THE drool of idiots and the haughtiness of kings is in all eras the same; it's the flattery and excuses of the sycophants, the toadies, the mouthpieces, the Yes men and the ass-kissers that changes.
There's no question about the discomfort being felt by the David Brooks/Mitch Daniels wing of the Republican party now that the Republican Presidential Sweepstakes has come down to: Mitt Romney, who is, essentially, what would have resulted had they been able to replace George W. Bush's non-existent aptitude for public speaking with Ronald Reagan's highly-overrated one; Rick Santorum, the reverse; Newt Gingrich, the most accomplished of the post-Nixon race-baiters, who they're forced to pretend has turned into a lunatic since the glorious days of his glorious Republican Revolution of the Week; and Ron Paul, the Ghost of Anti-Fluoridationism Not-Quite Past. I'd like to know what the problem is. It's like they took Reagan and cut him in quarters, nurtured the Four Horsemen of his Middle-American Appeal in petri dishes, and grew themselves a primary season. So, okay, Herman Cain would make it the Five Blocks of Granite, both numerically and intellectually. I miss him, too. But you can't have everything.
And this has all come about because Sarah Palin was so toxically ignorant, and so illiterately greedy? How long has Rush Limbaugh been a major player in Republican politics again? The party took Nelson Rockefeller out and shot him before Mitch Daniels was old enough to vote. Who do they think they're fooling? You broke it, you bought it.
This has lead, in a direct line, to David Brooks using prime New York Times Opinion Mall space to begin a column thus:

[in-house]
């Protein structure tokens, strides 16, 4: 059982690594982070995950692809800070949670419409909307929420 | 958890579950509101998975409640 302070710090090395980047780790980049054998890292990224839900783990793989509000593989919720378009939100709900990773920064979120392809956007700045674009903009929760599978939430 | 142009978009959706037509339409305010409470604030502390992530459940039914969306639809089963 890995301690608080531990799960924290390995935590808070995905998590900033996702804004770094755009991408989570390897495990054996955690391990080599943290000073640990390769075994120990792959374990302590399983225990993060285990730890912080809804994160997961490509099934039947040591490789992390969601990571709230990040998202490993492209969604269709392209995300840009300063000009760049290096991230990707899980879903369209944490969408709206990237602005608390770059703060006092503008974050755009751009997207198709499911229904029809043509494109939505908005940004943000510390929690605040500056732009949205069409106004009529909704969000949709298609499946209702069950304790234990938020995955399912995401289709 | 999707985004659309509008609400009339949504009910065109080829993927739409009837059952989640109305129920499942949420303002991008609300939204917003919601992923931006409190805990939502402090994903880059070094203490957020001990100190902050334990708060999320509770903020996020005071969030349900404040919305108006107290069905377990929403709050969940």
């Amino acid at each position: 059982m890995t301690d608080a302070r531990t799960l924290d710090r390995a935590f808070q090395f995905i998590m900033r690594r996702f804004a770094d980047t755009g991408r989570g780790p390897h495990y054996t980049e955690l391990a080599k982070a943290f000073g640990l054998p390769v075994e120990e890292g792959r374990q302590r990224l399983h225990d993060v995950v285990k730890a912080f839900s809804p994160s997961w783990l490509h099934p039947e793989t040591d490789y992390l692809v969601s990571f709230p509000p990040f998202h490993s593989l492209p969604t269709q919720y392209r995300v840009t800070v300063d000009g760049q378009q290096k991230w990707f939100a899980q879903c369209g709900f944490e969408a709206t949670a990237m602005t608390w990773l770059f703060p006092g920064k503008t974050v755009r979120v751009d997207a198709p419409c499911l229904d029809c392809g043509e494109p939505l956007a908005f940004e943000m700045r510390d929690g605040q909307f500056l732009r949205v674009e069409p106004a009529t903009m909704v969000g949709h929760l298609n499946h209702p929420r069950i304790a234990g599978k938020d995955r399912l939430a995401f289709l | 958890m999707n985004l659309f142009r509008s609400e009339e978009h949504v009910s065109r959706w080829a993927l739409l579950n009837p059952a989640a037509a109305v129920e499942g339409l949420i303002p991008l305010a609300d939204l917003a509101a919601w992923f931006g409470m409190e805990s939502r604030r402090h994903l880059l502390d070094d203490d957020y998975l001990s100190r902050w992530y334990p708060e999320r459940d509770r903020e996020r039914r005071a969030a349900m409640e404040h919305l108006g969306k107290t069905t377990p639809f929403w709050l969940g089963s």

The Simpson-Bowles report wasn’t just a policy document. For a few months, it expanded the national debate. Everybody seemed to realize that the country was beset by large challenges that could no longer be neglected: soaring debt, lagging growth, wage stagnation, family breakdown, political dysfunction.
Suddenly, there was a sense of urgency. There were grand plans coming from all directions.
Yeah, remember that exciting Twenty Minutes? Anyone?
Anyone remember believing that Simpson-Bowles would change anything? Or knowing anyone who believed that? Anyone think there was anything about Simpson-Bowles that couldn't be extrapolated ahead of time, just by knowing who Simpson and Bowles were? Anyone remember being surprised/dismayed/dumbfounded when Congress ignored it?
Anyone, in other words, remember Simpson-Bowles as anything other than a cloak of idiocy designed to give everyone inside the Beltway who favors Cupidity over Insanity a few weeks of cover?
It’s sad to compare that era of bigness to the medium-sized policy morsels that President Obama put in his State of the Union address. He had some big themes in the speech, but the policies were mere appetizers. The Republicans absurdly call Obama a European socialist on the stump, but the Obama we saw Tuesday night was a liberal incrementalist.
There was nothing big, like tax reform or entitlement reform. There was no comprehensive effort to restore trust in government by sweeping away the tax credits and special-interest schemes that entangle Washington.